Transforming social norms to end FGM in the EU: An evaluation of the REPLACE Approach

Hazel Barrett, Katherine Brown, Yussif Alhassan, Els Leye

Research output: Contribution to journalArticle

Abstract

Background: Despite numerous campaigns and interventions to end female genital mutilation (FGM), the practice persists across the world, including the European Union (EU). Previous interventions have focused mainly on awareness raising and legislation aimed at criminalizing the practice. Limited evidence exists on the effectiveness of interventions due in part to the lack of systematic evaluation of projects. This paper presents an evaluation of the REPLACE Approach, which is a new methodology for tackling FGM based on community-based behaviour change and intervention evaluation. Methods: We developed, trialed and evaluated the REPLACE Approach through extensive engagement with eight FGM affected African diaspora communities in five EU countries. We employed qualitative and quantitative tools to obtain data to inform the development, implementation and evaluation of the Approach. These included community-based participatory action research, questionnaires and community readiness assessments. The research took place between 2010 and 2016. Results: Findings suggested that the Approach has the capability for building the capacities of FGM affected communities to overturn social norms that perpetuate the practice. We observed that community-based action research is a useful methodology for collecting data in FGM intervention settings as it allows for effective community engagement to identify, educate and motivate influential community members to challenge the practice, as well as obtaining useful information on the beliefs and norms that shape the practice. We also found that community readiness assessments, pre and post intervention, were useful for tailoring interventions appropriately and for evaluating changes in attitudes and behaviour that may have resulted from the interventions. Conclusion: This evaluation has demonstrated that the REPLACE Approach has the potential, over time, to bring about changes in norms and attitudes associated with FGM. Its strengths lay in the engagement with influential community members, in building the capacity and motivation of community members to undertake change, in recognising contextual differences in the barriers and enablers of FGM practice and in tailoring interventions to local community readiness to change, and then evaluating interventions to re-inform implementation. The next steps would therefore be to implement the Approach over a longer time frame to assess if it results in measurable change in behaviour.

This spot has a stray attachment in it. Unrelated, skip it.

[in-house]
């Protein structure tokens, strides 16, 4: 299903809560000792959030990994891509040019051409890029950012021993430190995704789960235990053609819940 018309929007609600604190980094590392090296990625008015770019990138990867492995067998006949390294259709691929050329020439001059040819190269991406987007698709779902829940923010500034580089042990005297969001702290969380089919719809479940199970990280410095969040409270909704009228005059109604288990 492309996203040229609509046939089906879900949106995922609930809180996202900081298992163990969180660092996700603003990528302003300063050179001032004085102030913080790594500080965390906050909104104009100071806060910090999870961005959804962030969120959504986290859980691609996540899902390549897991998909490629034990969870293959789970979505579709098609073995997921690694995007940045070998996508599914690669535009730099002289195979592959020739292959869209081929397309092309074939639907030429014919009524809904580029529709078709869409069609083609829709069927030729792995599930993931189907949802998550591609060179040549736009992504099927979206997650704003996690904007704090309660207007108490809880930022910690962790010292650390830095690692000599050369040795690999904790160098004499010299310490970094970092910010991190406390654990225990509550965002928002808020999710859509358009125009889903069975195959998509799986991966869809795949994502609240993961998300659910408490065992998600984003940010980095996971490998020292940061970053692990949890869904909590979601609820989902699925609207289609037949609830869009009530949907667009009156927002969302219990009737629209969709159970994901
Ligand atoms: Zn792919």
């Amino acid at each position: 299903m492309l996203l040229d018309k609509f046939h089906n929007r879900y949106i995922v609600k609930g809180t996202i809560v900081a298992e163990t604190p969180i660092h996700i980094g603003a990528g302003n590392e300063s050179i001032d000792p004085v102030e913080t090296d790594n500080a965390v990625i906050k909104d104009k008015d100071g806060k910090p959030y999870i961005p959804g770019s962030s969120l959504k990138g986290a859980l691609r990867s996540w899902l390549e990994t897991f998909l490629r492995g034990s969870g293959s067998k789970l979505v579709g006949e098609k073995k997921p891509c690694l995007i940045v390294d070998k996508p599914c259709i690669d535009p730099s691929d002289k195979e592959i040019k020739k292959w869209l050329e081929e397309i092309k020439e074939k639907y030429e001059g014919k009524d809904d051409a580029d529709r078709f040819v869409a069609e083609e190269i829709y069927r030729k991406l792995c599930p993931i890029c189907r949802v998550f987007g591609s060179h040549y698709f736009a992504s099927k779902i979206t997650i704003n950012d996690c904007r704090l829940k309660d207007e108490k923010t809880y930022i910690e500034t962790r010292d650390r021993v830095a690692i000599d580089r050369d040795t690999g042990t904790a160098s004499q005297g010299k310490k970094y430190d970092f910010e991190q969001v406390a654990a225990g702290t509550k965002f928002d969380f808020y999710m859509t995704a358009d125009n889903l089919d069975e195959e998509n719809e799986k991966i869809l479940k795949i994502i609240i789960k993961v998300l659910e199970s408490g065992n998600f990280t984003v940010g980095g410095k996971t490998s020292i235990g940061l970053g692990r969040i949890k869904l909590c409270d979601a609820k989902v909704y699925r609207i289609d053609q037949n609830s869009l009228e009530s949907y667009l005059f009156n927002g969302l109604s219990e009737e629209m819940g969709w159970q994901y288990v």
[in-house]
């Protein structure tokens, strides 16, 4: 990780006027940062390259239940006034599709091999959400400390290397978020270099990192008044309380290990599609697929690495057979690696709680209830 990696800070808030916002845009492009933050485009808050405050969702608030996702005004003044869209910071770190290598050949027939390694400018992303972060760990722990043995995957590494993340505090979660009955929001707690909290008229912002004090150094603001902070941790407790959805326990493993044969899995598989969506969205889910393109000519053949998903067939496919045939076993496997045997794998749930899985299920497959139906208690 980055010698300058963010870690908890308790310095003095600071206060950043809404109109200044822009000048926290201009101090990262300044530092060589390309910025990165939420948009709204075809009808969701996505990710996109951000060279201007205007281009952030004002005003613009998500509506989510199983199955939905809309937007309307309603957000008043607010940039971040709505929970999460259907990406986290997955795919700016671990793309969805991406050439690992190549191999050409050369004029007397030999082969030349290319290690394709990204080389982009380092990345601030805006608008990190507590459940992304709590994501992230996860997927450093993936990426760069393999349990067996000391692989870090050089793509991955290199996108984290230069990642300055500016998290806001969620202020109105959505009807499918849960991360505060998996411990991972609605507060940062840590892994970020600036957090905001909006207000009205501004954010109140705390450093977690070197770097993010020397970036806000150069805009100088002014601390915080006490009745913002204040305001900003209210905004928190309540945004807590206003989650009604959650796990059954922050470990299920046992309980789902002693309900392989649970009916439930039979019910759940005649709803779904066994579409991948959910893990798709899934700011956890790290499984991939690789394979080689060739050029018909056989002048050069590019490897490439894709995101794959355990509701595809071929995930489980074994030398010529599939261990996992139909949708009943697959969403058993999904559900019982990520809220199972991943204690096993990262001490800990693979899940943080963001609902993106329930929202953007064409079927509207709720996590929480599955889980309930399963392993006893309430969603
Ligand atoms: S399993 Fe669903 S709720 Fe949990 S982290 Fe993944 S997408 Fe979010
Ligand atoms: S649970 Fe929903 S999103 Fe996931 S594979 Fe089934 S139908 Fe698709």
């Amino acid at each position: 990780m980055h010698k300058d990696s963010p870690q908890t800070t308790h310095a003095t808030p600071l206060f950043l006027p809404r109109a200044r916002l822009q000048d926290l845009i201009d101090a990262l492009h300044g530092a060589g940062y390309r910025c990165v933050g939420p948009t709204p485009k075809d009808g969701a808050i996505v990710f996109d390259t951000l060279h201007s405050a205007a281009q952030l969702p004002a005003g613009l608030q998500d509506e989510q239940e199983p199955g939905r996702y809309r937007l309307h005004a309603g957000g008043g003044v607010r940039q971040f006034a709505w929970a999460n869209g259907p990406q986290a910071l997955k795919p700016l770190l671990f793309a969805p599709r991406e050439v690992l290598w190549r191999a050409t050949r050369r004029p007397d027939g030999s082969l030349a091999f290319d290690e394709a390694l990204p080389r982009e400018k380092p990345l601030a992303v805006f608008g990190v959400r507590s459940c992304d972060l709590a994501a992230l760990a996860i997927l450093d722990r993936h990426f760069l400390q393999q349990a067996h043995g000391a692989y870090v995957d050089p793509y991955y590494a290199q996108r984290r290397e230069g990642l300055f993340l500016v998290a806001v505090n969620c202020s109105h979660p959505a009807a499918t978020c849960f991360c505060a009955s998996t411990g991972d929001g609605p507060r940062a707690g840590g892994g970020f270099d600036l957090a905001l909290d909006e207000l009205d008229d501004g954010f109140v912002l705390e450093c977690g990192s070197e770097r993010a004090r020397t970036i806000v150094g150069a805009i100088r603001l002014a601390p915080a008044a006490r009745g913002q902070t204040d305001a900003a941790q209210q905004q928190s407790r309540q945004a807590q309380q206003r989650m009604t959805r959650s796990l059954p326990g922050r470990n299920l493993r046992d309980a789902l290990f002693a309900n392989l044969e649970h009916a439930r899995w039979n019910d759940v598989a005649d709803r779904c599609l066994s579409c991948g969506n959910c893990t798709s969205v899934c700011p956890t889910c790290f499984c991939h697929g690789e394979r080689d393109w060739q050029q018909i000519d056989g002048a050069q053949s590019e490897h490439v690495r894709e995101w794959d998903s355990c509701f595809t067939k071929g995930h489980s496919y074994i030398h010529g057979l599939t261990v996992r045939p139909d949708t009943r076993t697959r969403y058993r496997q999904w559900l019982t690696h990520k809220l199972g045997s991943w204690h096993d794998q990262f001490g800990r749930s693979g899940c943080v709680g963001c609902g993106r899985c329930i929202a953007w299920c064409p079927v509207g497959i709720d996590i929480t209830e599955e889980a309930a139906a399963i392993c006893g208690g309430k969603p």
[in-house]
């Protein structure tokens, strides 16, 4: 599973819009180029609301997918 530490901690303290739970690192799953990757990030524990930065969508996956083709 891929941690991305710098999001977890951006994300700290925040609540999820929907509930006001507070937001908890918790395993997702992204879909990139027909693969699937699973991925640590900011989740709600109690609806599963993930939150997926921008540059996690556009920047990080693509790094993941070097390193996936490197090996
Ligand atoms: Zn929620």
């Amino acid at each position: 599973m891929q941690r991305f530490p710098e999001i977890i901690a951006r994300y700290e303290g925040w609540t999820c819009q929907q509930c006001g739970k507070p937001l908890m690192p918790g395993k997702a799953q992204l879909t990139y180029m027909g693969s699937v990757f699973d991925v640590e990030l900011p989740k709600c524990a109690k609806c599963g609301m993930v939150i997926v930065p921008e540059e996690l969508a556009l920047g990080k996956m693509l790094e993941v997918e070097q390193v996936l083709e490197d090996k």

Original languageEnglish
Article number40
Number of pages16
JournalReproductive Health
Volume17
Issue number1
DOIs
Publication statusPublished - 18 Mar 2020

Bibliographical note

Open Access This article is distributed under the terms of the Creative Commons Attribution 4.0 International License (http://creativecommons.org/licenses/by/4.0/), which permits unrestricted use, distribution, and reproduction in any medium, provided you give appropriate credit to the original author(s) and the source, provide a link to the Creative Commons license, and indicate if changes were made. The Creative Commons Public Domain Dedication waiver (http://creativecommons.org/publicdomain/zero/1.0/) applies to the data made available in this article, unless otherwise stated.

Keywords

  • African diaspora
  • Behaviour change intervention
  • COM-B
  • Community readiness to change
  • Community-based research
  • Evaluation
  • Female genital mutilation
  • REPLACE Approach
  • Social norm change

ASJC Scopus subject areas

  • Reproductive Medicine
  • Obstetrics and Gynaecology

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